Following the residency of Grange Park Opera from 1998 to 2016, The Grange Festival quickly became among the top five opera occasions in the UK….
In the heart of Hampshire, transforms its Grade-I listed neoclassical mansion into the heart and soul of opera from 7 June to 8 July. Opera-goers this season can expect the first ballet included in an English opera festival, Agrippina by Handel at his delicious best, a starry international cast in The Barber of Seville, a celebration of Leonard Bernstein’s genius with Candide, the quirky, entertaining The Abduction from the Seraglio by Mozart, a perfect composer for The Grange.
A Season Guide to The Grange Festival
The 2018 season is marked by its fun, wit, brilliance and humour. The season opens, though, not with an opera, but with its sister art, dance – a first for not only Grange, but all English opera festivals.
7-10 June. The excitement of dancers from the Royal Ballet and the Wayne McGregor company may be reason this event is now sold out.
It has been a long-held dream of mine to curate an evening of iconic classical and modern ballet alongside incredible contemporary dance whilst at the same time trying to avoid the traditional ‘gala’ format. I would like to create an evening that places seminal pieces of our heritage repertory with newly created work of innovative intensity where physicality flows seamlessly together and where each of the works is individually distinct and opens the audiences’ eyes to the diversity and thrill of the human form. – Wayne McGregor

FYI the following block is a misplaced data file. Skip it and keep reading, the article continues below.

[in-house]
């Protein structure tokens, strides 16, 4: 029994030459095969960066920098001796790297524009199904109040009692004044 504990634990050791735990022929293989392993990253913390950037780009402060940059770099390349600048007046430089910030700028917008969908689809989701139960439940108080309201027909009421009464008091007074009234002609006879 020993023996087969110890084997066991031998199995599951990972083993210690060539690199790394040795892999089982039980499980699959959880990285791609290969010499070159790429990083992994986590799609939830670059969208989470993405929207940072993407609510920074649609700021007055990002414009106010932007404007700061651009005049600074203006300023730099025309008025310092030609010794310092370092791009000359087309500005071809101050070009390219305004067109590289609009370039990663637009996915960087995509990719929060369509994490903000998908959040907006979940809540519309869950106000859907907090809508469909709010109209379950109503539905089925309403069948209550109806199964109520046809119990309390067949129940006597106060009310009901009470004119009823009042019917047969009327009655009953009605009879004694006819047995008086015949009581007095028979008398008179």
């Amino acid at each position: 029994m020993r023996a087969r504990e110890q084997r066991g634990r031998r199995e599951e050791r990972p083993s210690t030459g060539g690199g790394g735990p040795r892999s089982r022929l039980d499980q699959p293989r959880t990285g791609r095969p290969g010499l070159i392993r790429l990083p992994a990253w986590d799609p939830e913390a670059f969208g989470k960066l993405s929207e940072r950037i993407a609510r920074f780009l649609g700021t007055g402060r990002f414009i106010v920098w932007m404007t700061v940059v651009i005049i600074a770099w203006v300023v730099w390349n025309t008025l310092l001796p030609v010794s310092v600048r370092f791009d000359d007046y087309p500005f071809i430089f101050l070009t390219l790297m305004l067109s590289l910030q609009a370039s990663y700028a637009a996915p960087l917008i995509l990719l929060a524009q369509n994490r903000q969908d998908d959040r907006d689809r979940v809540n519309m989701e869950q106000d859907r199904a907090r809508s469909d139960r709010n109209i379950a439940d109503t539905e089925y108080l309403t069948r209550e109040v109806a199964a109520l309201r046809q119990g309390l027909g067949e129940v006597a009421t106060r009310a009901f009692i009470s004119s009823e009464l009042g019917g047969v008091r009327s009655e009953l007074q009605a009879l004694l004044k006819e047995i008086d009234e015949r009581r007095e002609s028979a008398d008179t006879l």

8, 16, 23, 28 June, 6 July.
Following their five-star production of Il ritorno d’Ulisse in patria, Michael Chance and Robert Howarth join forces to lead the musical direction in another story from the classical world. Anna Bonitatibus heads a cast including the countertenor Raffaele Pe, 2011 London Handel Singing Competition winner Stefanie True and Jonathan Best who returns to The Grange. Walter Sutcliffe, Northern Ireland Opera’s artistic director, and his designer Jon Bausor’s inspired vision brings to life the humour, satire and egomania of one of opera’s most outrageous leading women: Sister to Caligula, wife of Claudius and mother of Nero….
9, 15, 17, 22, 27, 30 June.
Based on the first of the Beaumarchais plays that revolve around the Almavivas and Figaro, Le Barbier de Séville, Rossini’s Barber, one of operas greatest masterpieces of comedy, will be conducted by Rossini specialist David Parry. Making their Grange debuts, Stephen Barlow and Andrew D Edwards reunite with Howard Hudson to follow their successful La Boheme, bringing sparkle, fun and finesse to an opera full of great tunes, exhilarating rhythms and electrifying ensembles.
24, 26, 29 June 1 7 July.
With five-star reviews across the board for Albert Herring, John Copley returns to direct Mozart’s first comic masterpiece in a specially commissioned English translation by David Parry. Jean-Luc Tingaud also returns to conduct the Bournemouth Symphony Orchestra in Mozart’s score.
A Broadway and West End cast will bring to life Bernstein’s mad, clever, witty, optimistic riff on humankind. Never has a Broadway show been more worked on and revised, and never has a madder idea been attempted – turning Voltaire’s stinging satire into musical theatre. With infectious, outrageous music, Bernstein feels Voltaire’s blast against tyranny, snobbery and false moralising.